Starring Paul Hampton, Joe Silver, Lynn Lowry, Allan Kolman, Susan Petrie, Barbara Steele, Ronald Mlodzik, Barry Baldaro, Camil Ducharme, Hanna Poznanska, Wally Martin, Vlasta Vrana, Silvie Debois, Charles Perley, & Al Rochman. Cinépix/DAL Productions/Canadian Film Development Corporation.
Rated R. 87 minutes.
Horror/Sci-Fi

★★★★
POSTER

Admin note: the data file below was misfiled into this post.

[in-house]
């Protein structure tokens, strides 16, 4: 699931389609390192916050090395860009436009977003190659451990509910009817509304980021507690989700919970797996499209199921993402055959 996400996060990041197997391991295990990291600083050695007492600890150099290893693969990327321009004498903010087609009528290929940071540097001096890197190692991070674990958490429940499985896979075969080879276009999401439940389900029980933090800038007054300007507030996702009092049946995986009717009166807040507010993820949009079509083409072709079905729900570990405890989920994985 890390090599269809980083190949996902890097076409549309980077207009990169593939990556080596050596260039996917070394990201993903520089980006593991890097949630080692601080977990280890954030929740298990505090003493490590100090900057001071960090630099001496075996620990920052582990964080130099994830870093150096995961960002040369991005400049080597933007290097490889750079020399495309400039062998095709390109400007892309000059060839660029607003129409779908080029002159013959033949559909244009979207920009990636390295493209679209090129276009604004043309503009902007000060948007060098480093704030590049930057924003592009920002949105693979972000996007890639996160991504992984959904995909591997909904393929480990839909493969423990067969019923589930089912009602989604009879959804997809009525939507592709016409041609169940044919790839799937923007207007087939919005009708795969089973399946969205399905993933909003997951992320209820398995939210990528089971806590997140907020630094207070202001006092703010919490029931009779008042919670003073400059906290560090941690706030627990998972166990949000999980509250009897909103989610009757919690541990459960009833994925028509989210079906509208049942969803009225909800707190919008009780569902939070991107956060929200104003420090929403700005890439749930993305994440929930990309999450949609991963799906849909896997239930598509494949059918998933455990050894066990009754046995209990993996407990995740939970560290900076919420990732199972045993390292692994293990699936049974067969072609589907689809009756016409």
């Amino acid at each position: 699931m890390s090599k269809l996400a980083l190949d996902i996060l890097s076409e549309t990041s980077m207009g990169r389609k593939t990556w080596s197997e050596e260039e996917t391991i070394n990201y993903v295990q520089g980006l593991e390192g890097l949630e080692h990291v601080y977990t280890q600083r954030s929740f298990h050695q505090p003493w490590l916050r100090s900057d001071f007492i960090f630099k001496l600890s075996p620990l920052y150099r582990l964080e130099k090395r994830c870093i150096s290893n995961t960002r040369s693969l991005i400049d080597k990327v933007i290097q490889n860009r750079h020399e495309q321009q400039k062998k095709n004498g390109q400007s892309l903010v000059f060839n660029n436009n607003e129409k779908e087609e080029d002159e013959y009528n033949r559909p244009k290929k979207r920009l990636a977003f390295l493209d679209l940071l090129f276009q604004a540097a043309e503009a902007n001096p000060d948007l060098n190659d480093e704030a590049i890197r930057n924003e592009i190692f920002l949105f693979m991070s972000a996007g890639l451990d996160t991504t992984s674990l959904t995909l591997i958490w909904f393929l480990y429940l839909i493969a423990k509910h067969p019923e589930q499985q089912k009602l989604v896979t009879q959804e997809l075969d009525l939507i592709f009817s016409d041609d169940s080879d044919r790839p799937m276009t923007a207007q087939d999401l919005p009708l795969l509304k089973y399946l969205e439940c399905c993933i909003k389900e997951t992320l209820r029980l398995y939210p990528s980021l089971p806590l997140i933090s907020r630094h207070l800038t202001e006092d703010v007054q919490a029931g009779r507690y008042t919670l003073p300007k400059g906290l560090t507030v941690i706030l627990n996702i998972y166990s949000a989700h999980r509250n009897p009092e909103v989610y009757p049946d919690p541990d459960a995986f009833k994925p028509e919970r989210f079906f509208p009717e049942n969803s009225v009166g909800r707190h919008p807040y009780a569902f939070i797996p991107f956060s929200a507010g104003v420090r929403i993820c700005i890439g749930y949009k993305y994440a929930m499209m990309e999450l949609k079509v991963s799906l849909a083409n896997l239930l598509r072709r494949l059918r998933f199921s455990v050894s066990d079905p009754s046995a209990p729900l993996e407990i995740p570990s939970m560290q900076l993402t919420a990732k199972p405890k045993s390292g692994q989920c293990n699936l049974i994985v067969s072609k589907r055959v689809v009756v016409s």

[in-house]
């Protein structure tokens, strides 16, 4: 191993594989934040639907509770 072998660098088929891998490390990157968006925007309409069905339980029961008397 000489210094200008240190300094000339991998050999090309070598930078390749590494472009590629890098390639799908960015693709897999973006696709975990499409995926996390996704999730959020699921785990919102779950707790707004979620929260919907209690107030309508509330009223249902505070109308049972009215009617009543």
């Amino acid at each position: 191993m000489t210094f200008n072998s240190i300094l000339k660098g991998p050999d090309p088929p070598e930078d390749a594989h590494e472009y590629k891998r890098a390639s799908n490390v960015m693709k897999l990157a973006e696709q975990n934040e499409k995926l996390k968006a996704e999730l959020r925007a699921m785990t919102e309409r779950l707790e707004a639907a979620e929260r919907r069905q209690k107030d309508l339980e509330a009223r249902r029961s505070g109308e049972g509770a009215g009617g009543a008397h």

Even if I love Alien to death and think it’s a masterpiece of cinema, the fact remains that Dan O’Bannon definitely saw David Cronenberg’s Shivers a.k.a They Came From Within. And not just that, he loved it. This was the original piece of dreadful science-fiction-horror that preyed upon an isolated environment, high up above everything else, a nearly self-contained atmosphere where a predator on the inside starts to take out the residents, one by one. Just like Weyland-Yutani were terraforming and the government or whoever were planning to use the Xenomorphs for sinister purpose, the creatures of Shivers were created for a purpose but then that purpose went terribly awry. Is it a coincidence then that the residential apartment complex where this film is set happens to be named Starliner? I’m not accusing O’Bannon of anything. He’s already been accused, anyways. I enjoy the little similarities because it shows the legacy and intrigue of Cronenberg. He is an important artist who dares to ask questions about human nature, the social effects of technology and medicine and more, as well as so many other things. Only his third feature, Shivers asks of us what the price of advancement is in terms of our social lives, as a whole in society. The more we isolate ourselves, jamming our life into smaller spaces so that we can cram more people in around us, the further at risk we put ourselves of becoming something entirely other. In that case, there is no progress, no evolution. We only evolve into something mindless, swallowed whole by a concern for economic and social status, consumed by our consumption. Through his trademark body horror Cronenberg explores the terrifying downfall of a society within society inside the Starliner apartment building, and much like J.G. Ballard’s High-Rise, as well as the recent Ben Wheatley adaptation, this film depicts how a self-contained environment can eat itself alive